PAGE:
06
August
2007
|
12:00 AM
America/New_York

$6.8 million project to help ensure high-quality alternate teacher licensure in 4 states

COLUMBUS, Ohio – The number of ways a prospective teacher enters a classroom has increased as states allow school districts, charter schools and other educational organizations to offer alternative licensure.

A $6.8 million federal grant to The Ohio State University will help ensure that non-traditional teacher training programs, designed to rapidly increase the number of qualified teachers, are themselves of high quality.

The College of Education and Human Ecology, School of Educational Policy and Leadership, is leading the Project KNOTtT consortium of colleges, universities, and school districts, non-profit foundations and associations in Kansas, Nevada, Ohio and Texas. KNOTtT is funded by the U.S. Department of Education's Transition to Teaching program to recruit, train, and retain nontraditional teachers, as well as to expand nontraditional pathways to teaching in high-need and hard to staff school systems.

In urban and rural districts with high percentages of poverty, teacher shortages are common. Administrators may be forced to hire college graduates who have academic knowledge in their fields, such as mathematics or language arts, but do not have training in how to teach. In response, lawmakers in many states have turned to alternative licensure.

For recent college graduates, workers changing careers and paraprofessionals, alternative licensure provides an accelerated pathway than traditional bachelor or master's degree programs, said Belinda Gimbert, assistant professor of educational policy and leadership, who directs the five-year Project KNOTtT.

Project KNOTtT's goal is to make sure these non-traditional pathways fully support the development of talented applicants so they meet their state's certification requirements.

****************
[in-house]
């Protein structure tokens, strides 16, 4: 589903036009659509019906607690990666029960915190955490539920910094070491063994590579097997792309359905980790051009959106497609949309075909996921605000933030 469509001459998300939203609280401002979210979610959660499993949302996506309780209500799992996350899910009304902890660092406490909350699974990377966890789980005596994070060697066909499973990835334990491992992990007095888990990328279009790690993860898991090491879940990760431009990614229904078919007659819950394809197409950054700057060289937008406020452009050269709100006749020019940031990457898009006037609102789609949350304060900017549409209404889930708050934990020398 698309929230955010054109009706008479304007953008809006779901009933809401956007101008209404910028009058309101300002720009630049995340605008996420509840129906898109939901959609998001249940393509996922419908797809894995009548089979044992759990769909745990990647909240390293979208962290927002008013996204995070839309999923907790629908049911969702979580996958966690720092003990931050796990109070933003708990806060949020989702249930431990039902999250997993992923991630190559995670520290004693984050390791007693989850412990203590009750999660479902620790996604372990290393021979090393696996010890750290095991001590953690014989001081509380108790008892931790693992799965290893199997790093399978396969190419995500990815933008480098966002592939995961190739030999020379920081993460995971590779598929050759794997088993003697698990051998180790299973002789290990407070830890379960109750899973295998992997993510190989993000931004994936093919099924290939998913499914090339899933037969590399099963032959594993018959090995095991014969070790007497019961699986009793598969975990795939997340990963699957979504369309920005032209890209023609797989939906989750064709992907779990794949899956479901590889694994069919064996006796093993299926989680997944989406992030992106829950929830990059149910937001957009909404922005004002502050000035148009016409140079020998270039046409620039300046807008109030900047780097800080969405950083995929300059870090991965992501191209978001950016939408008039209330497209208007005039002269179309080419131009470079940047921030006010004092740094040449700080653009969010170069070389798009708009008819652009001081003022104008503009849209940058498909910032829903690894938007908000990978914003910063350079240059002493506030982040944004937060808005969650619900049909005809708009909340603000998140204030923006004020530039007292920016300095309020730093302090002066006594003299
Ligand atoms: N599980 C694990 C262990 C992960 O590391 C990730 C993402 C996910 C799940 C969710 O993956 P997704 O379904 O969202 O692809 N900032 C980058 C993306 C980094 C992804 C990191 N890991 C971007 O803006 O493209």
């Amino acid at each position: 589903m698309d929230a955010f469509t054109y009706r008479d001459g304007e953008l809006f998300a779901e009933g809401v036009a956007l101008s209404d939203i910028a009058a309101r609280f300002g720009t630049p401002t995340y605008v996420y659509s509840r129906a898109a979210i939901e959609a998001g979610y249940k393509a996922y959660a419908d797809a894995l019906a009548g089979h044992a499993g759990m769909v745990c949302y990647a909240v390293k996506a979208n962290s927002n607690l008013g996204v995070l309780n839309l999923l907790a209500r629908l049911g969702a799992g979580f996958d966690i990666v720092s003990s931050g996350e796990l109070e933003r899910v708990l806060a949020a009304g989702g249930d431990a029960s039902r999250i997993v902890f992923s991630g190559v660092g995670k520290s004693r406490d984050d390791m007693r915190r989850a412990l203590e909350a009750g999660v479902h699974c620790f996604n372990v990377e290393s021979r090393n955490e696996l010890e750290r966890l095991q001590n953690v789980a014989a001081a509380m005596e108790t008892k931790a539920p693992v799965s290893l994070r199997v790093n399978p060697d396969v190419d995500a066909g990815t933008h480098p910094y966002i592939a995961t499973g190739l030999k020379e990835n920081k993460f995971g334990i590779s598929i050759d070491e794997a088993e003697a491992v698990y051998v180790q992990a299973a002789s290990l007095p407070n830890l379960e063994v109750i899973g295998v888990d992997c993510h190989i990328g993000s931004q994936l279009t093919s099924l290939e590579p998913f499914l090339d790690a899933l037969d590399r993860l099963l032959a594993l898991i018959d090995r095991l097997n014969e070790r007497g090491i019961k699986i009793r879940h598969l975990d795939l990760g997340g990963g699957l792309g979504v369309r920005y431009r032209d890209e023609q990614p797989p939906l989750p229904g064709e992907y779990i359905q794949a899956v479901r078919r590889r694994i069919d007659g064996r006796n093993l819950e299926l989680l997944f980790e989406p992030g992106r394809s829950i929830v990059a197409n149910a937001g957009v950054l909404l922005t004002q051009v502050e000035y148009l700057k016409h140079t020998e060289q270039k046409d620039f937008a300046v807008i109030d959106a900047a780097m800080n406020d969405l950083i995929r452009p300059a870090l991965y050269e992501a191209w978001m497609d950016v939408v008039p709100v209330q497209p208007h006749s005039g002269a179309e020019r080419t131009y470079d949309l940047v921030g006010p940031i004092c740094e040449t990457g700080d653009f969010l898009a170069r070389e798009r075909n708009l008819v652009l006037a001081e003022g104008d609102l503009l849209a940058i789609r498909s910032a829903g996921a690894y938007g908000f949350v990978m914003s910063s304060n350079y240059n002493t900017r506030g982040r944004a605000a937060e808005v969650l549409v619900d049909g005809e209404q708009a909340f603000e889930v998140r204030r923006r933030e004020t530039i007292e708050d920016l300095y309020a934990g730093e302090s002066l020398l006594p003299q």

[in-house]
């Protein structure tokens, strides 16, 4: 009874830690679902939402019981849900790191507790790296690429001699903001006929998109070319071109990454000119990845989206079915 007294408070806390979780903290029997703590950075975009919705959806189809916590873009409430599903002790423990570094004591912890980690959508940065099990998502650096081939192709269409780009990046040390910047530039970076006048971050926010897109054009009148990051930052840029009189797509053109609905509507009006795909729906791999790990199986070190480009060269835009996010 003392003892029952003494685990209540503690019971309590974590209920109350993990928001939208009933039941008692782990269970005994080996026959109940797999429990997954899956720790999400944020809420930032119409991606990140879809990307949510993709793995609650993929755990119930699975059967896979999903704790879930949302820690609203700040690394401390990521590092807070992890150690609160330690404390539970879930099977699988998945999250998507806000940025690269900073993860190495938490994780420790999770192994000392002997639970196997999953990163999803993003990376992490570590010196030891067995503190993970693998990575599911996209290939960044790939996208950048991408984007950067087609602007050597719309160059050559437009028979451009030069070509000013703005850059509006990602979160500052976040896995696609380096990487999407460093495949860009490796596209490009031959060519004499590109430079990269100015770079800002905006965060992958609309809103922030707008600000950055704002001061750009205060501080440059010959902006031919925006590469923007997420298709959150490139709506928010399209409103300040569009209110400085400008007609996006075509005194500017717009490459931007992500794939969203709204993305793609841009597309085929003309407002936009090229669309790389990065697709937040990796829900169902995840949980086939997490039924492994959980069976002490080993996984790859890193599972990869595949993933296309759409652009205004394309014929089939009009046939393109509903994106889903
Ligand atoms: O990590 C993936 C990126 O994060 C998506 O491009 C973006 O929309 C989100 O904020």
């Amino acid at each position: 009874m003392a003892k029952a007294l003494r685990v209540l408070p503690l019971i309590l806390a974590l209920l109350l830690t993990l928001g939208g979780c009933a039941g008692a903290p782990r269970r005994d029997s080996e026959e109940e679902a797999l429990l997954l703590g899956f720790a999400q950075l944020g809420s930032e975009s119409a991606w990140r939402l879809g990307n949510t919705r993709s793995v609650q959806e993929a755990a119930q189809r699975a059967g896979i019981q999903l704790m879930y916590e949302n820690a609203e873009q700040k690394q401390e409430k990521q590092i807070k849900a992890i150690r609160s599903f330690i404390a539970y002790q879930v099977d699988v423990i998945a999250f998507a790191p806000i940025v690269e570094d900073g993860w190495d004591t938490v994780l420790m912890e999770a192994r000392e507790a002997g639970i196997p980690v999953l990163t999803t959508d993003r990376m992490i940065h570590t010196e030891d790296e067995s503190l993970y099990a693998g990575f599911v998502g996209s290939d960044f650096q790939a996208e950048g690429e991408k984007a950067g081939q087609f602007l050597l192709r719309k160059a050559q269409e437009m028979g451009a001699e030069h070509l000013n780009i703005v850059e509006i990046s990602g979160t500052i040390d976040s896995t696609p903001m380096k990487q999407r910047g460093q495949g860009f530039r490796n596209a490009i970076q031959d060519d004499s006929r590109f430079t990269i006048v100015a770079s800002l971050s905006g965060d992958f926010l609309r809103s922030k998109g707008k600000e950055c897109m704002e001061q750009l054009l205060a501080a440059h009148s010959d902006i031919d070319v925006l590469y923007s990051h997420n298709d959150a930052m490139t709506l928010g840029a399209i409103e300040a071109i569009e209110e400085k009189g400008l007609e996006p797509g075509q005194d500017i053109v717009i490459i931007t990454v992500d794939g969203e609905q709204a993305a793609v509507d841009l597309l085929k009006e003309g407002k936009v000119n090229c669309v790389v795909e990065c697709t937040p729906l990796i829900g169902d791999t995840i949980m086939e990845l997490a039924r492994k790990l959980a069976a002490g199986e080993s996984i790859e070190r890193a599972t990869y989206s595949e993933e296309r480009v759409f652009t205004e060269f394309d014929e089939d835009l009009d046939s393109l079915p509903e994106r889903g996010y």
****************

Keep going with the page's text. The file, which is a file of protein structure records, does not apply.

"The program evaluation piece is missing," Gimbert said. "We need quality indicators that gauge both the process and outcomes of nontraditional teacher preparation programs. That becomes the quality measure to assure impact on student achievement, as well as beginning teacher instructional delivery. These benchmarks will offer nontraditional pathways an assessment tool for improving their programs, as well as for accountability."

The KNOTtT consortium will recruit, prepare, support and retain 545 teachers in mathematics, science, English and language arts, foreign languages, English as a second language, and special education.

Previously, the college's Center on Employment and Training for Education (CETE) administered the Ohio Transition to Training project, which prepared more than 200 elementary and secondary teachers for high-need school districts.

"Preliminary data from a pilot study conducted this year show little difference in performance on the test required for licensure in Ohio between traditionally trained teachers and those who participated in the CETE program. And both groups performed better than participants in other alternative licensure programs," Gimbert said.

Project KNOTtT will build on the earlier Web-based program, which gave participants on-line modules to prepare them for the PRAXIS II Principles of Learning and Teaching 7-12 exam, a standardized test used by many states to gauge new teachers' classroom knowledge and skills. There also were opportunities for the future teachers to experience face-to-face and electronic-mentoring, collaborate with each other, and to find resources for creating teaching and learning materials.

"We learned a lot in the past five years about how to put together an online learning system that supports applicants," said Maria Moore, who managed the Ohio Transition to Teaching Project. In addition, Project KNOTtT will offer mentoring.

Most importantly, the project has the potential to improve alternative teacher preparation nationwide. The collaborators in Kansas, Nevada, Ohio, and Texas will develop strategic quality indicators, or markers that indicate effective teacher training strategies. Gimbert and Moore said the indicators could support state policy for nontraditional teacher preparation programs.

The K-12 partners in Project KNOTtT are a consortium of 10 rural school districts in Southeastern Ohio and five community schools in Dayton sponsored by The Thomas B. Fordham Foundation, Dayton City Schools and Trotwood Madison Public Schools and community schools; two local education agencies (LEA) in Wichita and Topeka, Kansas; and two large urban school systems: one in Clark County, Nevada, and one in Dallas, Texas.

The higher education institutions in Ohio are Ohio State, Ohio University and Wright State University. Additional partners are Wichita State University in Kansas, the University of Nevada at Las Vegas, the Association of Teacher Educators, National Association for Alternative Certification, and Omnipath Inc, Dublin.

College contact: Janet Ciccone, 614-292-5338 or Ciccone.2@osu.edu
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